The development of sustainable and resilient food systems is vital to achieving sustainable development and poverty reduction for the millions of poor households in developing countries like Tanzania and the youth population has a critical role to play. This argument was put forth in July Policy Forum’s breakfast debate entitled “Food Security in Tanzania: Investing in Youth for Sustainable and Resilient Food Systems”.
Werner Hillary from the Tanzania Youth Coalition (TYC), an organisation that focuses on youth empowerment, argued at the event that Tanzania’s food systems are far more vulnerable without the active participation of young people. The youth population is the most active and energetic age group and, more importantly, it consumes more than any other age group. This group, she asserted, accounts for the majority of Tanzania’s workforce and population, and they are today’s change-makers. She further reiterated that it has a critical role in the transformation of our food systems. “There is an urgent need to promote youth inclusion in food production, processing and distribution, and reduce the nutrition inequity gap so that everyone can access healthy and nutritious food easily. The food systems offer a vast number of opportunities especially now in the era of globalization and technological advancements,” she said.
Another point raised by Hillary was that of the state of food security in Tanzania. She said that although Tanzania currently produces enough food to feed its population, the poorest and most marginalized families have limited access to it. Rates of poverty and chronic malnutrition in the country are very high. One in ten Tanzanians live below the food poverty line, one in three children is chronically malnourished and about 34% of children under 5 in Tanzania are stunted. The prevalence of stunting is relatively high in the region with high agricultural productivity, the Southern Highlands (44.7%) and Southwest Highlands (43.1%). The regions with a high prevalence of stunting are Rukwa (56.3%), Njombe (49.4%), Ruvuma (44.4%) and Geita (40.5%) (URT 2017). Diets are generally lacking diversity, and nutritious diets remain unaffordable for most households. The growth of the agricultural sector which is the predominant food producer is stagnant and food security is yet to be achieved.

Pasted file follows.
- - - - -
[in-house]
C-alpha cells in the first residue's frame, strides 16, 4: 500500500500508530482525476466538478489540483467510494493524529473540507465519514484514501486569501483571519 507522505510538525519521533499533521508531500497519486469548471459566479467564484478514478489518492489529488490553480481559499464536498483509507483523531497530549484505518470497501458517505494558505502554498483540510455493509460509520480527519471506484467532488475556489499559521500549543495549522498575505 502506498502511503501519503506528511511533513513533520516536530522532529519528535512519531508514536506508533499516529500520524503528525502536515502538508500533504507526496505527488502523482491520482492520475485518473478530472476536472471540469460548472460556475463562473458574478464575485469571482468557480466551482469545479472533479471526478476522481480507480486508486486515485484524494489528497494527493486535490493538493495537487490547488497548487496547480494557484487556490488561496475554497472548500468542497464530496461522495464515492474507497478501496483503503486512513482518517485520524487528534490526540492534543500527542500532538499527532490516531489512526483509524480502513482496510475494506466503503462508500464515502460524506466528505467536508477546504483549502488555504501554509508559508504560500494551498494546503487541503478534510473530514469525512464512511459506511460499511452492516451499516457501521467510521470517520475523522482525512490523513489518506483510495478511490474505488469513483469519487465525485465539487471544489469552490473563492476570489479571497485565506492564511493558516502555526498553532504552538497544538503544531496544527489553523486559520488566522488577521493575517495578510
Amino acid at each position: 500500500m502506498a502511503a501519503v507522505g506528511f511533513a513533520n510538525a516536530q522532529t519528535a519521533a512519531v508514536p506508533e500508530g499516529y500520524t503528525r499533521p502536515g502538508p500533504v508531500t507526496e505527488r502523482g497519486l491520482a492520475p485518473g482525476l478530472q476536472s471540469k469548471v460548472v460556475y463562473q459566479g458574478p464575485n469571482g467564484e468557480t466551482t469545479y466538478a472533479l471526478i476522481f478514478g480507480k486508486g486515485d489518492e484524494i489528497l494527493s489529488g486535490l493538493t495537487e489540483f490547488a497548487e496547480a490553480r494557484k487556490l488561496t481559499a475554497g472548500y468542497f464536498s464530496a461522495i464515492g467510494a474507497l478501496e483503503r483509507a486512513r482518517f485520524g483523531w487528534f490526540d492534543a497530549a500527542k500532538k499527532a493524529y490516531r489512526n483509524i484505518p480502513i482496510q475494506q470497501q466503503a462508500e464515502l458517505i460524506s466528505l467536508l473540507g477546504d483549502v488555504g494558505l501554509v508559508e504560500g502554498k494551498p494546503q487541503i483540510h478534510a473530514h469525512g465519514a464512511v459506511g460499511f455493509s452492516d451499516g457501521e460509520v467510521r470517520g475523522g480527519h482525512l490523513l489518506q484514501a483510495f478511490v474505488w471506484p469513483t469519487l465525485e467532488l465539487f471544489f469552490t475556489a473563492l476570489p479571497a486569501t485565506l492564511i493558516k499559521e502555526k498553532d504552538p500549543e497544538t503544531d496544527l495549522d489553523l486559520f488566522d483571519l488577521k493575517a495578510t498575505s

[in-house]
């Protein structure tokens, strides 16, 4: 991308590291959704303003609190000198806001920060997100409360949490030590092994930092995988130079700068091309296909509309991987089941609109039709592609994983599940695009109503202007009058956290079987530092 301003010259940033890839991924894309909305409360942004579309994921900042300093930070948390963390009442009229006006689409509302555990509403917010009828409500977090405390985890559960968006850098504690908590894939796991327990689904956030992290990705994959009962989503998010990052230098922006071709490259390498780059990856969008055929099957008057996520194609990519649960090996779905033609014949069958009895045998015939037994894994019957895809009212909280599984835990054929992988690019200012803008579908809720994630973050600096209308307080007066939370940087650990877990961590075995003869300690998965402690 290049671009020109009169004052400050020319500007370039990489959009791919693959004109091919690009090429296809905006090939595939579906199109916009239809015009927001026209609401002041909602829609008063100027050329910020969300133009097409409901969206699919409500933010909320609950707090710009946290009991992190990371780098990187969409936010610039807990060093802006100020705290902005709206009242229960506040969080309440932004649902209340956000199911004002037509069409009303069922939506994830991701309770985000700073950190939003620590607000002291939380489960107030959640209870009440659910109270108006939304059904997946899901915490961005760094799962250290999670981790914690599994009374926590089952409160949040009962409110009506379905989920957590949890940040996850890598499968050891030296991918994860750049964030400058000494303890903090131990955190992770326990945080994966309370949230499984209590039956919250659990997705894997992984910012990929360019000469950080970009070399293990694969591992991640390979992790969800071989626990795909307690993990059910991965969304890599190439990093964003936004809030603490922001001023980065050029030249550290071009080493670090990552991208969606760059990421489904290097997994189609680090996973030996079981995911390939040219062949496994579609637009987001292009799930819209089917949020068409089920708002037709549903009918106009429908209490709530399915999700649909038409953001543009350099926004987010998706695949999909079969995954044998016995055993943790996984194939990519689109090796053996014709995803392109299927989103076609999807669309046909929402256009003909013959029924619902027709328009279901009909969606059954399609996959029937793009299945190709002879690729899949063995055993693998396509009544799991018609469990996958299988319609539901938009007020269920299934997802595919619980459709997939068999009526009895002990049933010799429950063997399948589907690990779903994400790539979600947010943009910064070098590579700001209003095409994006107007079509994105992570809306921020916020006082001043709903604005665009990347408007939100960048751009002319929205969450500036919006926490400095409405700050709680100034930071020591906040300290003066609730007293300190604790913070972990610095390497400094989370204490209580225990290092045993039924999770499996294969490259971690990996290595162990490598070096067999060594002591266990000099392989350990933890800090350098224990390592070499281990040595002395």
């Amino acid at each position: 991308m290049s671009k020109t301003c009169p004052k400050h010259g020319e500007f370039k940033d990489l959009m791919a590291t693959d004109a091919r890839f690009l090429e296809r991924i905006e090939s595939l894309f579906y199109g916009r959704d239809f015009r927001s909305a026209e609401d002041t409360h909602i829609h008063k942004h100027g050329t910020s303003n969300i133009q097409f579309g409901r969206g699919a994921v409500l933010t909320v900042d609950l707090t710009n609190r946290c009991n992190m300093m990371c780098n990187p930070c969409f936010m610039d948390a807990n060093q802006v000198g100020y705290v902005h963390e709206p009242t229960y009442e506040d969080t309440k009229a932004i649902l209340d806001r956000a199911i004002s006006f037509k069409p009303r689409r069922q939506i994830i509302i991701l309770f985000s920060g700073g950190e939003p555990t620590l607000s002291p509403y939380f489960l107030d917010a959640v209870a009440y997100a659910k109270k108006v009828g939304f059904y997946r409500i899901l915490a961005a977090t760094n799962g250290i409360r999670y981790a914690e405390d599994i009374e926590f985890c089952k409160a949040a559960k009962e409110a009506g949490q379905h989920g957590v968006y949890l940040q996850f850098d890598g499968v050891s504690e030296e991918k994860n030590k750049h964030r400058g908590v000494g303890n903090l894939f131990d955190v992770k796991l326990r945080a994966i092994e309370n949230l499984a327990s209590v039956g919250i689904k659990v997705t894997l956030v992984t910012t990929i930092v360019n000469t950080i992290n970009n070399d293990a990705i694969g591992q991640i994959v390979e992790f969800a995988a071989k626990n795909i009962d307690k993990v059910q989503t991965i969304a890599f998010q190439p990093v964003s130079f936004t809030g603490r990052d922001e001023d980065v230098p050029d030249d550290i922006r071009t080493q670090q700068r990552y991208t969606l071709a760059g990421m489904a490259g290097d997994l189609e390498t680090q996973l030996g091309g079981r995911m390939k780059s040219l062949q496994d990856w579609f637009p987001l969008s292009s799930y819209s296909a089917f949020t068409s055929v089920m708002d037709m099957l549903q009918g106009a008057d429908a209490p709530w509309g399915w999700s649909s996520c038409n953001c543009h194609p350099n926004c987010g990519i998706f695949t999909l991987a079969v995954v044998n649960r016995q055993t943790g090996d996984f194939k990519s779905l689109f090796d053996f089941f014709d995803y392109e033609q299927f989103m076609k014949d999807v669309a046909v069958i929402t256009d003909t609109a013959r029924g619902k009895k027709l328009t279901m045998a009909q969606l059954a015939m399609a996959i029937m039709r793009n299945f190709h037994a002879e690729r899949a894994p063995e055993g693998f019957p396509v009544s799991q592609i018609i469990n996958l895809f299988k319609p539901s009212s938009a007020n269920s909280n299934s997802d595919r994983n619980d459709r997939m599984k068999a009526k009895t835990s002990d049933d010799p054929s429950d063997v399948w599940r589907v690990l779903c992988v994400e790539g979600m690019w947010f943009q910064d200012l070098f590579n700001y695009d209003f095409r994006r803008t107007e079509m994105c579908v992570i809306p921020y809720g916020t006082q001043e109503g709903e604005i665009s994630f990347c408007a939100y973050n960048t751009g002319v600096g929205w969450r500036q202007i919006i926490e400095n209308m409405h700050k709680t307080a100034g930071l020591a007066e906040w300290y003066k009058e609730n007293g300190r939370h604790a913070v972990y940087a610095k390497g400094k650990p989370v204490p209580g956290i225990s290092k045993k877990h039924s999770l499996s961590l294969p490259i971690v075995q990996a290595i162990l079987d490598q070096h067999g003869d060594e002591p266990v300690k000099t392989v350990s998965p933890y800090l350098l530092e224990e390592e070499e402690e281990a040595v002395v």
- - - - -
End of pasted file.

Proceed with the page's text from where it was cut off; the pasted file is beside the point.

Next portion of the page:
A country brief published in 2021 shows that 74% of rural Tanzanians are engaged in agriculture yet agriculture only contributes 28% of the national GDP. Although about 44 million hectares (46% of total land) are suitable for agriculture, only a small part of this arable land can be utilized for agricultural production due to a combination of factors including infertile soils, erosion, land degradation and drought. Furthermore, about 28% of the land is under protection as forest reserves and wildlife.
Werner reiterated that overdependence on rain-fed agriculture, poor farming techniques, inadequate technology, poor infrastructure, and financial constraints exacerbate the vulnerability of Tanzania’s food systems to shocks and stresses including climate change and variability, economic fluctuation, demographic changes and global pandemics. These vulnerabilities need to be addressed and transformed into more sustainable and resilient food systems.
Food systems have always been changing and adapting to cultural, political, economic, and environmental changes and challenges all over the world. Amid these changes and multiple challenges including the Covid-19, global warming, ecosystem degradation, overpopulation, unemployment and conflicts that influence the performance of our food systems, the youth population has a critical role and can be a key engine to building resilience and achieving sustainability.
Humphrey Polepole (MP) who was the discussant mentioned that, people need to understand that agriculture is the largest sector in Tanzania that employs more than 74% of Tanzanians. Our small investment in agriculture will yield high and valuable results and this should go hand in hand with the availability of inputs especially farming equipment such as tractors, power tillers and ploughs. Statistics from 2011 to 2013 show that Tanzania had less than 3% of farmers in the country using tractors for agricultural activities. Polepole stressed the need to upgrade a government-initiated project under the National Development Corporation to lend tractors to farmers so that at least a third of farmers in the country have access to farming equipment and timely access to fertilizer. He stressed that efforts should be made to produce fertilizers in the country to reduce a burden cost. It is the responsibility of policymakers and decision-makers to advise the government to create a conducive environment to ensure adequate fertilizer production in the country.
Recommendations emanating from the discussion include the importance of increasing technical and financial support to the youth population who are the majority of Tanzania’s workforce and today’s change-makers so they can engage and grasp the opportunities in the food systems. There is also a call to strengthen technological innovation such as uses digital tools to improve food products and service delivery to ensure food security.
Stakeholders are also urged to conduct more studies on the food systems and youth challenges to develop more effective and practical measures toward food system transformation and youth inclusion. Collaboration and partnership between all the cross-cutting sectors and relevant stakeholders in the food systems including the agriculture sector, forest, land and water management sectors, industrial sector, financial sector, education and skills development are essential to ensure inexorable and reliable food systems in the country.
Photo courtesy of Reinout